The Rise & Fall of the Big V
Valiants Basketball Club was formed from an idea on the 4th of Sept 1963 when a meeting was held to start a Men’s team to compete in the 1963-64 season.
The name Valiants was chosen on the misguided belief that a lucrative sponsorship deal would be forthcoming from the Chrysler Corporation who were considered an easy target for these naive country boys & of course the Big V was something to be respected in Aussie Rules Football.
Things were simple back then as you could start a team on a whim & with 9/- or 90 cents contribution for a singlets (dyed blue), plastic numbers & Wanderers (soccer) socks. To play a game or attend as a spectator you were required to part with 2/6 or 25 cents & a seat in the grand stand was free if you could find one. Trauma set in when a further 10/- had to be found to purchase a ball to train & play with. This later proved to be very costly as it was used as a soccer ball for motor bike mounted soccer matches during our Sunday training’s on the clay pans adjacent the old Aerodrome crts.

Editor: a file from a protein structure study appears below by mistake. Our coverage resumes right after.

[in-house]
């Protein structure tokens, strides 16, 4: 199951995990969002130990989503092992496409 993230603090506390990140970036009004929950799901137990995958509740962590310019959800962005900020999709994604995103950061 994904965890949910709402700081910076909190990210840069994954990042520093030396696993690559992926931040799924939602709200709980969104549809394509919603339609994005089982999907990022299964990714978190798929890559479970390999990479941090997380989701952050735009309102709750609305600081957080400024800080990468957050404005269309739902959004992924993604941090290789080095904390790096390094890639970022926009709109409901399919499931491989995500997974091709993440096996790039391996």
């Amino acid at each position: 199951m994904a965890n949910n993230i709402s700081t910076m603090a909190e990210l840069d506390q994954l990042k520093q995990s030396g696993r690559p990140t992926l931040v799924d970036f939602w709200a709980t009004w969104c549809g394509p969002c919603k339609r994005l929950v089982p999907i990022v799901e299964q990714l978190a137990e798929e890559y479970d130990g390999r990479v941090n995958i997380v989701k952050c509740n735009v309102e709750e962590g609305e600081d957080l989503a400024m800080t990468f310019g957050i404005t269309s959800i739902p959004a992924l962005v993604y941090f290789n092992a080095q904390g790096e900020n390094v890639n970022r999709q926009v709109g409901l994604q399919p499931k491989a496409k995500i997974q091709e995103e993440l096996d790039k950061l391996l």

In our first match against Later Day Saints(LDS) we scored a massive 4 points. Later in the season we eliminated LDS in the semi final to go on & lose to Knights who had Geoff Raneberg, Allan Zerna, Bruce Berhardt & Barry Robran spear heading their attack.
The rules of the day allowed 5 minutes grace for teams running late. After 10 minutes 10 technical fouls were awarded to the late team, 15 minutes & the ultimate disgrace, a forfeit would be called. Fortunately these rules were rarely applied thanks to the enthusiasm to be early for the Wednesday night Basketball.
Valiants continued to grow with graduation to A grade & a ladies team formed to add a bit of class to the club. In 1965 after many working bees the Association shifted to the McBride Terrace courts previously held by the Netball Association.
The Club finally faded into obscurity in the early 70’s when the WBA required clubs to consist of several teams entered into different grades excluding the entry of single team clubs.
Regards, Colin Corbett